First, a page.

On Wednesday, Mel Kiper Jr., with a straight face, lauded Wyoming product Josh Allen for improving his throwing mechanics and accuracy during the pre-draft process. While doing so, he legitimately said of completion percentage and accuracy issues, That’s history now.
It’s worth pointing out that he also recently said that pro days don’t matter. But back to his comment about Allen, it’s pretty easy to be accurate when there’s no pressure in your face.
Watson then signed with the Baltimore Ravens in 2016. He missed his entire first season in the Charmed City due to a torn Achilles. In 2017, Watson corralled 61 receptions for 522 yards and four TDs.
Entering his 15th NFL season, Watson rejoins Brees on a New Orleans team poised to make another playoff run. The Saints attempted to bring back Jimmy Graham in free agency. After striking out, they settled for the trusty Watson instead. The Saints add Watson to a tight end corps currently comprised of Coby Fleener, Josh Hill, Michael Hoomanawanui, Garrett Griffin and Alex Ellis.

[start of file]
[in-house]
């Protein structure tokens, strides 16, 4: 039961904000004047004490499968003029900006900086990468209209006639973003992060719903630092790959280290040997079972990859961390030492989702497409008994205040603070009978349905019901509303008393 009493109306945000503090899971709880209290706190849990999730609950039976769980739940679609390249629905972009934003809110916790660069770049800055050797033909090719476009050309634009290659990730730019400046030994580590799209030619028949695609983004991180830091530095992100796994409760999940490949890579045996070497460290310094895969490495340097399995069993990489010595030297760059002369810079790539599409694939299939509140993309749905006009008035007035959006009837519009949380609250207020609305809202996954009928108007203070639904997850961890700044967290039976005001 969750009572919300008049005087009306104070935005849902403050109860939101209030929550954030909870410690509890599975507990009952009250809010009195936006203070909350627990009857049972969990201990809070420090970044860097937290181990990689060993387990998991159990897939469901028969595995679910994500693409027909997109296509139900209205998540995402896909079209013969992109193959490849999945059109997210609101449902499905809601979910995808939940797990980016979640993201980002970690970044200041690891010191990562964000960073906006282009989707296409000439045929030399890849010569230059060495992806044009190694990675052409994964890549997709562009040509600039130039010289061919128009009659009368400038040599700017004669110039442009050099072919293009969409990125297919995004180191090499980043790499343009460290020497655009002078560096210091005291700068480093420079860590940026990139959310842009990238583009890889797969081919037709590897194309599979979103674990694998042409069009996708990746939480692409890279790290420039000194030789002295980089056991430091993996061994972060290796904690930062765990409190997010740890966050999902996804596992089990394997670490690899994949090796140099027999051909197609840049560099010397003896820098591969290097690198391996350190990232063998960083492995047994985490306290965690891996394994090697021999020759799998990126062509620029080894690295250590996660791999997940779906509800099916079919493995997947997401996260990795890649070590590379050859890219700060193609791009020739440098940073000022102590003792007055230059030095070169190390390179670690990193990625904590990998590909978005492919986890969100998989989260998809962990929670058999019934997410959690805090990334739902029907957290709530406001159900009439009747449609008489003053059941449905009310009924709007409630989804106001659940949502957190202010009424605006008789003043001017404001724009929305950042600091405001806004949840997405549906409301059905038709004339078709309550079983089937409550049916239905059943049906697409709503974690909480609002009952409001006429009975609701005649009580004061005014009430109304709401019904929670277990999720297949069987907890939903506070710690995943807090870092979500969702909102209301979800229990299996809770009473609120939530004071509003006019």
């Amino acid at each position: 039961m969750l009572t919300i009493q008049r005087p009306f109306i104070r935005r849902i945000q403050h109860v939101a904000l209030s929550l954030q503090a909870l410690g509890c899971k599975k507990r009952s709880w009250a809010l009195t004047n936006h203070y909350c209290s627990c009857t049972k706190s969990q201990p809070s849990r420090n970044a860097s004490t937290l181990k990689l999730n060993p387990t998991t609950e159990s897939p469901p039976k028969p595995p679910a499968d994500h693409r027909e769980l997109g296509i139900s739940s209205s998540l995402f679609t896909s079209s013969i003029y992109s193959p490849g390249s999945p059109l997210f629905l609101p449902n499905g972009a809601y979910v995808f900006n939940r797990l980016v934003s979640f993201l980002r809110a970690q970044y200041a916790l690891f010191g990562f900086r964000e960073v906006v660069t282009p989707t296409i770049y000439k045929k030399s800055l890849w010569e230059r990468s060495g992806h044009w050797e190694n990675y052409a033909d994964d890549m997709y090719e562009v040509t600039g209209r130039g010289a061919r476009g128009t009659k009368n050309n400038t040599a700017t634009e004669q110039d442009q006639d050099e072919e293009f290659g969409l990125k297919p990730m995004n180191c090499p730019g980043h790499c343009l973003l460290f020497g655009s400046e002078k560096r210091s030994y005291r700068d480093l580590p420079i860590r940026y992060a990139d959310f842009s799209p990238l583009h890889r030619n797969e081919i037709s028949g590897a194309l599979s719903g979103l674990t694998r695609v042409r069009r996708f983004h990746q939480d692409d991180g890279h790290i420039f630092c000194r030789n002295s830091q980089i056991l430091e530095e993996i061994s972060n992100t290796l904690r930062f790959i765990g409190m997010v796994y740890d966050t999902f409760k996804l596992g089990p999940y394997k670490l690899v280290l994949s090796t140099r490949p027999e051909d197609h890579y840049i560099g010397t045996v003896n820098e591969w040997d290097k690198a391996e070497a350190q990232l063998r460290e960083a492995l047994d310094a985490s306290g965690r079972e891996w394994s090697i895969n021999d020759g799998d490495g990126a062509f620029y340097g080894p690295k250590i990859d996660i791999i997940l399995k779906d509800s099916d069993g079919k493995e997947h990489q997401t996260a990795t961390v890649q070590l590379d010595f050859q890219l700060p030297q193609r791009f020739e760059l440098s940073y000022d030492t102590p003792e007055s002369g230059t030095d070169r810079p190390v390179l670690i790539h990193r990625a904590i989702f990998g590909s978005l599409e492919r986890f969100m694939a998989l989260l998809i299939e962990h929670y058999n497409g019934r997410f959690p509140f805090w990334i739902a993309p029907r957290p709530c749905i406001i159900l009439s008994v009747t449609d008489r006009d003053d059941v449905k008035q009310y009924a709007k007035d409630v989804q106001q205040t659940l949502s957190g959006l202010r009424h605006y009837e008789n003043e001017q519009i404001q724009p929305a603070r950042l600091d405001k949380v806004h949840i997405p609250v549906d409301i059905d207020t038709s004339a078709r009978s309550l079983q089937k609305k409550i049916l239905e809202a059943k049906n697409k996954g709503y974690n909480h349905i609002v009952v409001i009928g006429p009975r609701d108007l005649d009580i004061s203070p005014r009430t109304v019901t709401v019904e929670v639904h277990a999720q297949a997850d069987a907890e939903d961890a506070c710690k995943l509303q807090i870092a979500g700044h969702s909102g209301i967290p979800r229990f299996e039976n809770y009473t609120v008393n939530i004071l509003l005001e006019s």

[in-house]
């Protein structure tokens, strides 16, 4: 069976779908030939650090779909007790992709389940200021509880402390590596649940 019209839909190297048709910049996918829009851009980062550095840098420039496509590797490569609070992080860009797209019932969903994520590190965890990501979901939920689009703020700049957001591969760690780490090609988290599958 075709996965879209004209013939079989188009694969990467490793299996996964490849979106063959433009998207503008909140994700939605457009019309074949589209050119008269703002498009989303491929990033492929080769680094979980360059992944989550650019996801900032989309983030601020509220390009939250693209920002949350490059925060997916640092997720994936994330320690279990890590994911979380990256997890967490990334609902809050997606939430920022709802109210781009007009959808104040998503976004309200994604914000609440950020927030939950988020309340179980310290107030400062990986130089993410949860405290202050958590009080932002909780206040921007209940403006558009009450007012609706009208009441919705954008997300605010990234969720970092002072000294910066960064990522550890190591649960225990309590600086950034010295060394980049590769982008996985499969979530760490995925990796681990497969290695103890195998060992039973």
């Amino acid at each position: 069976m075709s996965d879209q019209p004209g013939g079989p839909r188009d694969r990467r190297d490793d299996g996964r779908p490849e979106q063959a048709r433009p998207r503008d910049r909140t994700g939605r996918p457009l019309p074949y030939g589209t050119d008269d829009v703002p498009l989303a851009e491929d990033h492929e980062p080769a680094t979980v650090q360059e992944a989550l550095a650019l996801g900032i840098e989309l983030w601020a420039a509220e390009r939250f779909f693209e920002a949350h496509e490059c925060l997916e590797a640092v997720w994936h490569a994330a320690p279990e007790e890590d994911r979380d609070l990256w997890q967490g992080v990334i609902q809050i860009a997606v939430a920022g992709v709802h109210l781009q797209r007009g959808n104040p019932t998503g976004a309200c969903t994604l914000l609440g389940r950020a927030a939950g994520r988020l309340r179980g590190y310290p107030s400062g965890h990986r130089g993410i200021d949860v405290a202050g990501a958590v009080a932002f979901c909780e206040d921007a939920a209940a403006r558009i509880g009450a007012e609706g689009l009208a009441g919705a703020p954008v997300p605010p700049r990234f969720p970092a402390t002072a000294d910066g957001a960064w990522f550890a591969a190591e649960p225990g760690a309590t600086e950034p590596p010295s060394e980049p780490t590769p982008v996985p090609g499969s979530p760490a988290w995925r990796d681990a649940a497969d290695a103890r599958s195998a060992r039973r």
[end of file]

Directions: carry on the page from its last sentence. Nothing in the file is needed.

While the Giants have said over and over that their intention is to sign Beckham to an extension, it appears they have reservations about not only paying a wide receiver low-end quarterback money, but also to a player who they seemingly don’t trust to be a franchise-level man. Now that we’ve established the Giants’ apparent reasoning for reportedly listening to offers for Beckham – including one from the Los Angeles Rams which included their first-round pick – let’s pick it apart. Firstly, there is literally no argument for trading Beckham from an on-field standpoint, so we’ll be brief.
The Giants’ offense – and quarterback Eli Manning especially – are simply better when Beckham is on the field. Manning has a passer rating close to that of Joe Montana’s career average when playing with Beckham, but transforms into essentially Chad Henne without him.